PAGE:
Tis the season to be jolly, as you have a nervous breakdown pondering if you have bought everyone on your list a present, and if you have, is it the right one, and at the same time hoping you are going to get something stunning, and not another pair of socks. How awful to be stuck with such dilemmas.
OK The concept is good. It’s one day of the year when you can celebrate your good fortune in life by being nice to others, trying to make someone else’s life better, try to thank whatever God you believe in, or don’t believe in, or the universe in general, for your own bounty, which you hope to increase, and for all the existence of those inferior people out there that you can measure yourself against and feel righteous.
Sorry, I started off trying to be nice and now I’m slagging off at just about everyone with an income. Bugger. Life’s not easy.
Someone was preaching the other day about how Santa Claus wasn’t real and we shouldn’t tell lies to children. Are they mad? Since when has it been mandatory to tell children the truth? We lie to them all the time. And as someone who regularly tells stories, may we continue to do so. I’m still eating my crusts in the hopes that my hair might miraculously curl now that the ubiquitous perm is out of the question. (That never worked very well with me either, because I usually went swimming within half an hour of the procedure, instead of waiting the required week before getting it wet.
But I digress again. Santa Claus certainly is real. Or rather, he was. He was born in what was Greece, in the third century. This is now part of Turkey. He became a bishop and went around giving gifts to poor families. He was known as Sant or (Sankt) Nikolaus, which in English became Santa Klaus or St. Nicolas. Dutch immigrants took him to the United States. Originally his bishop outfits were in yellow and white, but never miss out on a good marketing idea. Coca Cola colours are red and white, so they changed his outfit to sell more coke. And it worked. Ho Ho Ho.
And why shouldn’t we tell lies to children? Why should they be exempt? Marketing departments tell porkies all the time to adults. If we weren’t in the post-truth era, I’d suggest calling them the “Lie your Socks off Department.”
And why do we celebrate anything on 25th December? Oh, that’s right. It’s the birth of Jesus, who was a pretty amazing guy in his own right at the helping out vulnerable people. He also gave us a fairly clear blueprint for acting decently to our fellow humans? But his birthday wasn’t on Christmas Day which is named after him, (it was something like September, although December is nothing like September) and good old Saint Nick, who shares the day as Santa, wasn’t born then either. His real birthday is the 6th December.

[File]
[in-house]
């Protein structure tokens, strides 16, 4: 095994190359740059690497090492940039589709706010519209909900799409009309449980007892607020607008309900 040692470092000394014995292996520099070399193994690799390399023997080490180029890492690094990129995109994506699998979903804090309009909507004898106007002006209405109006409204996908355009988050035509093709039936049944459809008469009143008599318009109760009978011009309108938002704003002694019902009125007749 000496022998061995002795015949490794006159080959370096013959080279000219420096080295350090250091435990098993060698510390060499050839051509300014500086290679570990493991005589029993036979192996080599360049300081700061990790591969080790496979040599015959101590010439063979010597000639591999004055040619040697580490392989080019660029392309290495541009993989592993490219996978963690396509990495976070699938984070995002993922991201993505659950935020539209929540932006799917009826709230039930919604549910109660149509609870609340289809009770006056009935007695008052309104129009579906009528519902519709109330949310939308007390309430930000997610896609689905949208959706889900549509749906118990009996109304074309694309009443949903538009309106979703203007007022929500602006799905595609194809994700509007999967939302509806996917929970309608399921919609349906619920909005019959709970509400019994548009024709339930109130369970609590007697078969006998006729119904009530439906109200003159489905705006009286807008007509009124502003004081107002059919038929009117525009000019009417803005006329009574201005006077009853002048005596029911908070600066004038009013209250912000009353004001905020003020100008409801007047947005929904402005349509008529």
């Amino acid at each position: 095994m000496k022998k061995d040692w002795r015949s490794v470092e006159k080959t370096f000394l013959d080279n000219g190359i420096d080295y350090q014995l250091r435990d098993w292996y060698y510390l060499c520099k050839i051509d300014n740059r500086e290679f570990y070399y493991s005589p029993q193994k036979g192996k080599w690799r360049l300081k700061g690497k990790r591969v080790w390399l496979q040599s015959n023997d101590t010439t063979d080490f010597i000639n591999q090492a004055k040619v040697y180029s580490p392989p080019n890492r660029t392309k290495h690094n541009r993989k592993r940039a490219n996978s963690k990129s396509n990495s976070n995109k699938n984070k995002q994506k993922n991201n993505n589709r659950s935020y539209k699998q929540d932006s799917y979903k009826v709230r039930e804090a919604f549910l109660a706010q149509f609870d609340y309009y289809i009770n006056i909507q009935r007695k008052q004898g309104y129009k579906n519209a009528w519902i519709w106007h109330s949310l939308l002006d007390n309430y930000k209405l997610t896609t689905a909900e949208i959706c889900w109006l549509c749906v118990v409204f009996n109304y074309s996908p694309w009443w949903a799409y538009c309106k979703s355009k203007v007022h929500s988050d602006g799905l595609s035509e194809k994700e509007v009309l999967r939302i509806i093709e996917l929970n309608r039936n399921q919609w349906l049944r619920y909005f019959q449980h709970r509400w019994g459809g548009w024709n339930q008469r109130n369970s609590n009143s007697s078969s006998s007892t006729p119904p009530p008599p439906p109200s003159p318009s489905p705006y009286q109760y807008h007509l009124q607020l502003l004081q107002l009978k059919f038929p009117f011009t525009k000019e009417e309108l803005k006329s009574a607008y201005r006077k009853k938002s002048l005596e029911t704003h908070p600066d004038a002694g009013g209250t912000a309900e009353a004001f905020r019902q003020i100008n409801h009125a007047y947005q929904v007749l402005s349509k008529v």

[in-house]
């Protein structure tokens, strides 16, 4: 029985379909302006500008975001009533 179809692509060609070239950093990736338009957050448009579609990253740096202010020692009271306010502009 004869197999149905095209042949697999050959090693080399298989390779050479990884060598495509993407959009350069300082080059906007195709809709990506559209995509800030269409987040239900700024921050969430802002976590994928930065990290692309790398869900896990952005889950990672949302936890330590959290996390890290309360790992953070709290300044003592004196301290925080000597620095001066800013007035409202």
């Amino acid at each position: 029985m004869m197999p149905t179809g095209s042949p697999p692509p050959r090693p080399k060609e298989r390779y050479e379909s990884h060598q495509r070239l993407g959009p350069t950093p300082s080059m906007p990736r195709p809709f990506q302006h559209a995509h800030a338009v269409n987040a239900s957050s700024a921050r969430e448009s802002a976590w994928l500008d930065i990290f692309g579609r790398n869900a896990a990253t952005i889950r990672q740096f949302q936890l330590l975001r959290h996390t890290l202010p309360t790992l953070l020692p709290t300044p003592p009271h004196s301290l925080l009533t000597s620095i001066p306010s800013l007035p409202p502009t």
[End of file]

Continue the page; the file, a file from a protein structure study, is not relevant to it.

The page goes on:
The day does, however, coincide with the winter solstice, which has been a major pagan celebration for gazillions of years as it celebrates the return of the sun – unless you live in the Southern Hemisphere. It just makes it tidy to lump them all together. Other religious celebrations such as the Jewish Hanukkah are also celebrated around this time.
Us Southern Hemis know a thing or two. We get to celebrate during the summer solstice. It’s a much better time for a party, what with the beach and all. We do, however, put pictures of snow everywhere and sing songs about ‘Dashing through the Snow,” which could confuse the reindeer. And don’t get me started on flying reindeer. Gluhwein, one of my favourites because it’s so healthy with the fruit and all, can cause hallucinations if you drink enough.
To add to the festivity lies, or perhaps we could call them exaggerations, we continue this tradition through the rest of the year. The Queen’s birthday holiday is in June, even though she was born in April. This allows us to leave the country for a short break and experience another summer solstice in the North. I hope when we become a republic, and give the old dear the flick, we celebrate Australia Day in June, instead of the current Invasion/Incarceration Day in January.
But back to gift giving. Lots of studies have found that spending money on someone else makes you happier than spending it on yourself, and that economic growth only makes us happier up to the point where we get the necessities covered. Why don’t we take notice of this obvious truth. “It’s better to give than receive.”
The Bible, the Torah, the Quran, Buddha, and the list goes on, all encourage helping others as an acceptable way of giving. Escalation of material goods alone, just doesn’t do it in the happiness department. Khalil Gibran said it last century. You don’t have to thank the full peach tree for the fruit. It thanks you for taking it. “It gives so that it might live.”
But there’s also a danger in giving. The receiver can be placed in a vulnerable position. If the giver is giving from a position of superiority, they may be wounding the receiver for their own benefit. This Christmas, let someone do something nice for you, or notice when they pay some small courtesy. And don’t forget to thank them, so that they get the benefit.
NB None of the above applies if the receiver does not even have the bare necessities covered. Then it is time to cough up big. It’s not really giving, it’s righting a wrong.
My gift wish for you: May you all feel positive enough about yourself to walk this earth with fellow humans as equals. And if things are not looking good, may you have friends who help you through difficult times.
Oh. I nearly forgot. Peace all around would be a good idea.
BTW – The top Christmas Carol for last century. Bill and Boyd, 1975.
“Santa never made it into Darwin….
Cos a Big Wind came and blew the town away.’
Sorry Darwin. I do really love you